clock menu more-arrow no yes

Filed under:

What Impact Will New Two-Way Signee Alan Williams Make For Brooklyn Nets?

Alan Williams has had success in the NBA before, so he may outplay his two-way contract with the Nets.

Phoenix Suns v Indiana Pacers Photo by Andy Lyons/Getty Images

According to ESPN, the Brooklyn Nets have agreed to a two-way contract with former Suns big man Alan Williams. His signing represents the first player that Brooklyn has signed to a two-way deal for the upcoming 2018-19 season. This patient approach is a 180 degree turn from how they were in 2017-18, as both Jacob Wiley and Yakuba Ouattara were signed well before this point last year.

However, that patience might end up being a virtue for the Nets as Williams was a solid front-court player during his run with the Suns. Through three seasons with Phoenix, he averaged 6.4 points and 5.7 rebounds on 50% from the field in only 14 minutes per game. Following the 2017 NBA All-Star break, Williams averaged 11.4 points and 9.1 rebounds on 51% from the field in only 23 minutes per game.

Unfortunately, that stint ended up being the last bright spot for Williams’ run with the Suns as he tore the meniscus in his right knee in training camp before the 2017-18 season. He didn’t return to the NBA until March 25th, when he played 16 minutes against the Boston Celtics. After four below-average games with Phoenix, where he averaged 4 points and 4.4 rebounds on 39% from the field, the Suns waived Williams on July 2nd despite him having two more years left on his contract.

Despite this injury, there is a ridiculous amount of upside in Williams. He is arguably the accomplished NBA player to receive a two-way deal. While most of his success came in just a span of two months of the 2016-17 season, he was fantastic during that post All-Star game stretch. He was second in the NBA in double-doubles among players that played 30 minutes or less per game with 12. The only player ahead of Williams was current Nuggets star Nikola Jokic, who had 16 double-doubles during that time.

Much of this success had to do with his rebounding prowess. Despite being an undersized 6’9 center, Williams was still able to dominate on the glass due the trifecta of hustle, great instincts and using his incredibly 260 pound frame to out-muscle the other players that he’s trying to box out. Those skills allowed him to average 14.8 total rebounds per 40 minutes, which put him 8th in the entire NBA.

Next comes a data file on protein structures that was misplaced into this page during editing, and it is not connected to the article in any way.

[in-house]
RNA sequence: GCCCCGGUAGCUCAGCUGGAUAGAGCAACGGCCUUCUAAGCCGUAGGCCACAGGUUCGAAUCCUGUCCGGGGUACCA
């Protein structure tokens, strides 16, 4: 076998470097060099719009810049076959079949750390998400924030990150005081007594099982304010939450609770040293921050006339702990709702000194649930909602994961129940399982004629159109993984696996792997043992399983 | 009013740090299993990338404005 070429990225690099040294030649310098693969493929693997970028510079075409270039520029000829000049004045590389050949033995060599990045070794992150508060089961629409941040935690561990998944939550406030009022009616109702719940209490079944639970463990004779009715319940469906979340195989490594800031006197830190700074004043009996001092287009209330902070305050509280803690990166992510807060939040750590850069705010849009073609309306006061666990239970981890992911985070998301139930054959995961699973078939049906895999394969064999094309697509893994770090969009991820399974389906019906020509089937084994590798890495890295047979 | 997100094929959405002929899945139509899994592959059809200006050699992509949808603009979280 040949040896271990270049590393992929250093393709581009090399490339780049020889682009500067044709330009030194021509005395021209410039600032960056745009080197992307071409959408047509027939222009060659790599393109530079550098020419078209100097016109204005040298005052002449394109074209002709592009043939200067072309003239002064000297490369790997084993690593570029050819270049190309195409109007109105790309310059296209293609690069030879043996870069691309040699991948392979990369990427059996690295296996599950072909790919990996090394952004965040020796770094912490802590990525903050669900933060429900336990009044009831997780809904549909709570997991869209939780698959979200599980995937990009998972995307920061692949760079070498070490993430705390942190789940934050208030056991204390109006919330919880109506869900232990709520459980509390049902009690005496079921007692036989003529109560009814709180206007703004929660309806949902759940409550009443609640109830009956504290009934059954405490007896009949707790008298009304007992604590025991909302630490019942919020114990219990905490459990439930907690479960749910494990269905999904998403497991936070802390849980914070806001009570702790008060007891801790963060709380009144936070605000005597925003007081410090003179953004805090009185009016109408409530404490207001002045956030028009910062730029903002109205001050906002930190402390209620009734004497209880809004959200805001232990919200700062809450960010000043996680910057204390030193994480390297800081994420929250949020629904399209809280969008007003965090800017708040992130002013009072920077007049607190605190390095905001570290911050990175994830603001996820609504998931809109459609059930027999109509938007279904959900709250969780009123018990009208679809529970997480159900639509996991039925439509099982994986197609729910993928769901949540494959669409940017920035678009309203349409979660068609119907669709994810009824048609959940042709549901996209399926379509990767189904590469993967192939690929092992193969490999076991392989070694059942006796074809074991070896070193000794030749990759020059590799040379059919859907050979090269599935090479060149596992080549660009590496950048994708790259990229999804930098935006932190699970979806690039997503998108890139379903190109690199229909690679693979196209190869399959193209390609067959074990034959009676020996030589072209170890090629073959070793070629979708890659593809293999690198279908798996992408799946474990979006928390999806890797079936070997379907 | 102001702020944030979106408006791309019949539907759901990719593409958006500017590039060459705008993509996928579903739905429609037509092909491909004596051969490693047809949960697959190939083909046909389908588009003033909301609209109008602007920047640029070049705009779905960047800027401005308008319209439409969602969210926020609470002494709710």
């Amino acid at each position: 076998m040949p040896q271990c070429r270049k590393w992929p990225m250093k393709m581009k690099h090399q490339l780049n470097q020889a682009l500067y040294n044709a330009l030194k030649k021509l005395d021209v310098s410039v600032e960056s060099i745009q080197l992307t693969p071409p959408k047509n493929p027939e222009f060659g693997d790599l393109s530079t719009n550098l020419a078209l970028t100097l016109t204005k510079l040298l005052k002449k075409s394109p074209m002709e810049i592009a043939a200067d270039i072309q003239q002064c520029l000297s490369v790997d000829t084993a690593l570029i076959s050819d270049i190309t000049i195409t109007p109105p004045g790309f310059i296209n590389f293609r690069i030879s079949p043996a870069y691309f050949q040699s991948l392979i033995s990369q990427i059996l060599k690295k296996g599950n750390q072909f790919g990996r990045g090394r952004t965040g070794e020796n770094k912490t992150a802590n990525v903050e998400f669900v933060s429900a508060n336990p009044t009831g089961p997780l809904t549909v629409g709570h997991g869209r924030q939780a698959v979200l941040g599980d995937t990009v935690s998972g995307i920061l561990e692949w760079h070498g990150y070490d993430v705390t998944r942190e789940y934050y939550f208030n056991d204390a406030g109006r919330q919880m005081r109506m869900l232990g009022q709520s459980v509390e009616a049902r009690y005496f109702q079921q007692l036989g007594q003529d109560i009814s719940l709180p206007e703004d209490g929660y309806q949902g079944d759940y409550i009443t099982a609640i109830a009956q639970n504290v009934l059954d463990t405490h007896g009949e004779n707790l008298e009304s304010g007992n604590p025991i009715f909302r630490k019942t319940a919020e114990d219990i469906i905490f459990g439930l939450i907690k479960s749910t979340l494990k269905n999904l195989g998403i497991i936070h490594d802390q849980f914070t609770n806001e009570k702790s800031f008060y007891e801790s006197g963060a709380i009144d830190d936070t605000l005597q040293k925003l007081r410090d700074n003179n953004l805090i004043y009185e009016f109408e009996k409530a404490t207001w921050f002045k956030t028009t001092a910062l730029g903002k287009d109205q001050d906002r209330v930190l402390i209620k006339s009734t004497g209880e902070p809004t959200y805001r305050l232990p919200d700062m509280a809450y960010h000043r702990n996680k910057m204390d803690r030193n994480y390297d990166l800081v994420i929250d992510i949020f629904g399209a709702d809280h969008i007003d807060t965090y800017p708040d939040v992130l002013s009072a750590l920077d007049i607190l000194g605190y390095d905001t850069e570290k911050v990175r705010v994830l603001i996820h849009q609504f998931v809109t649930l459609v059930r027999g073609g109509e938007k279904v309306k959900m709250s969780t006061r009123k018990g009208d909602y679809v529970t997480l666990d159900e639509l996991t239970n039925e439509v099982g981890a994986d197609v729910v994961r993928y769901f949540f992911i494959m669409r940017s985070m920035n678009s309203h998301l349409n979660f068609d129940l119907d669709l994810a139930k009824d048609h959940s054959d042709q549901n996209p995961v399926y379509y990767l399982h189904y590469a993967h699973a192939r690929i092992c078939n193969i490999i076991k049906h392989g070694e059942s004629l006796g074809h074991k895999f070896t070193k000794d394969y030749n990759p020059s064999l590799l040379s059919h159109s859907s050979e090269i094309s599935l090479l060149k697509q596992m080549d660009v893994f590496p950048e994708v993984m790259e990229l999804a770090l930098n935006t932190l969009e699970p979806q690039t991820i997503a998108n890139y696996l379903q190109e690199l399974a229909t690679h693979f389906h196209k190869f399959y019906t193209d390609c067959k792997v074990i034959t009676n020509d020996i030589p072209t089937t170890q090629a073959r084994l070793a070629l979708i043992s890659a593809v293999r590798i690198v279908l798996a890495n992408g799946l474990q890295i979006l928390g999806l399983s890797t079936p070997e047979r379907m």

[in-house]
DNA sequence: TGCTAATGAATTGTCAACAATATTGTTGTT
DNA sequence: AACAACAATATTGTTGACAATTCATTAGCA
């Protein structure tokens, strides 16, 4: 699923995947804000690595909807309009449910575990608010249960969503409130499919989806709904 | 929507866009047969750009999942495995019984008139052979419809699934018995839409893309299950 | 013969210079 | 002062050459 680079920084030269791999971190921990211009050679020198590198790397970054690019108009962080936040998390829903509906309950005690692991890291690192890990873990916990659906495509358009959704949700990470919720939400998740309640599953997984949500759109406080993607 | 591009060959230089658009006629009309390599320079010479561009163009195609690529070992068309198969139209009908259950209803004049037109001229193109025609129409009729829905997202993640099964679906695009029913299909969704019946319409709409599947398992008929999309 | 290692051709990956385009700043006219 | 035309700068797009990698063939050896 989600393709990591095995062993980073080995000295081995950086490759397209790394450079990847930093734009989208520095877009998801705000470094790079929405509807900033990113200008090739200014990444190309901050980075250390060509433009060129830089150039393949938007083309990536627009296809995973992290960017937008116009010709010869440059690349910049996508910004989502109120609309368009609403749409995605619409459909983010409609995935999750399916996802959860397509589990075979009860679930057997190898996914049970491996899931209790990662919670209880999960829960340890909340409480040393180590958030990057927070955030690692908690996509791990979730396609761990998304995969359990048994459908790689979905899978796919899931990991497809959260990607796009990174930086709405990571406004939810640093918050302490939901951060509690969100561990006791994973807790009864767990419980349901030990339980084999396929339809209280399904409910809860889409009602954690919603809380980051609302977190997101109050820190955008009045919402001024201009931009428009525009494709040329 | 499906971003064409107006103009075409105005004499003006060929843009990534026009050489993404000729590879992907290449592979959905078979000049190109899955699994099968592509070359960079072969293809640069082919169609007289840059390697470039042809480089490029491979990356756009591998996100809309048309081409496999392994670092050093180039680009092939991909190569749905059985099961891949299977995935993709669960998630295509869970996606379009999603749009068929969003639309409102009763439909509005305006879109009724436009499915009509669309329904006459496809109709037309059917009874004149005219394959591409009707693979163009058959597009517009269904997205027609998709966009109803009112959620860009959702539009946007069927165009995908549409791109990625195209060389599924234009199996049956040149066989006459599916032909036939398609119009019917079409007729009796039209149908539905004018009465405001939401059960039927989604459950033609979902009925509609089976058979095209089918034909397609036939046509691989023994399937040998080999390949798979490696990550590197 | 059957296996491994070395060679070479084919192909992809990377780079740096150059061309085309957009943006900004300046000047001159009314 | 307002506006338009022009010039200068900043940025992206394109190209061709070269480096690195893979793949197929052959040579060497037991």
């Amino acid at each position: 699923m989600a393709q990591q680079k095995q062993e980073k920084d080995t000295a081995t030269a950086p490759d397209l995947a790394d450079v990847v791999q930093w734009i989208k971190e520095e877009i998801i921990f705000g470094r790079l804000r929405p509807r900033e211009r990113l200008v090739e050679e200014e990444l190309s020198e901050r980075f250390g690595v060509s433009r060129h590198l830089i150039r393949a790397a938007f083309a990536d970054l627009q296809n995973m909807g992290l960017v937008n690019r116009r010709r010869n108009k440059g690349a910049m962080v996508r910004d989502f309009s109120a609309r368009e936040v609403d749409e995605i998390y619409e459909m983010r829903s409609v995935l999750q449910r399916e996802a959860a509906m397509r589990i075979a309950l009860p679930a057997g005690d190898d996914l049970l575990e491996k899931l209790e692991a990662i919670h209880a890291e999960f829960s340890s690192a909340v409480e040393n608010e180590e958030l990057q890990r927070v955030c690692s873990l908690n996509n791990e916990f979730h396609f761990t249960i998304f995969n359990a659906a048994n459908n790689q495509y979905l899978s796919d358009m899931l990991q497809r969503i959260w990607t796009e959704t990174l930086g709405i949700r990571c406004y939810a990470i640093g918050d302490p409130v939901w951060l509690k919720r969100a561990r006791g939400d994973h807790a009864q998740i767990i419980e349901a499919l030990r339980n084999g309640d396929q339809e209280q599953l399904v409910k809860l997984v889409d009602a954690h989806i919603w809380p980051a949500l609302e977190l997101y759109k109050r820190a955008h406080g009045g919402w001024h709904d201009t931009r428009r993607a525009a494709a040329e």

Now two years later, Williams will look to prove that he can recapture the same magic which allowed him to be one of the best rebounders in the NBA. However, that journey will start in Long Island as the 6’9 center will have to prove to the Nets organization that he’s recovered from the torn meniscus and is able to shine against G League players. That might be easier said than done as Long Island’s inner division opponents should feature some solid front-court players including Knicks two-way prospect Isaiah Hicks and Celtics rookie center Robert Williams.

If Williams can shine against G League competition while also remaining healthy, his run with Long Island may not last long. That possibility could be due to two separate reasons: Brooklyn’s lack of front-court depth and Williams’ proven NBA skills. The first part is exemplified by how Jarrett Allen is the only front-court player that has a contract which extends past the 2018-19 season.

Although that could change if Rondae Hollis-Jefferson receives an extension before he becomes an RFA after this year, Brooklyn would have to look outside the organization for front-court help. However, that problem would be somewhat mended if Williams proves himself at the G League level as the Nets could sign him to a similar type of two-year deal that Golden State gave to Quinn Cook towards the end of last year. That would allow the Nets to have a solid rotation big that would be under a team-friendly contract.

The Nets are in a great position with Williams. If he does great in the G League and shows he can remain healthy, Brooklyn can decide to waive one of their current players and sign him to a standard NBA deal. In the case that Williams struggles in the G League or is unable to stay healthy, Brooklyn could decide to waive him without worrying about taking on the same level of financial burden that comes from a player on a standard deal.

That level of flexibility mixed with the clear upside means Brooklyn signing Alan Williams to a two-way deal was an extremely smart decision that can pay off for the team in 2018-19 and beyond.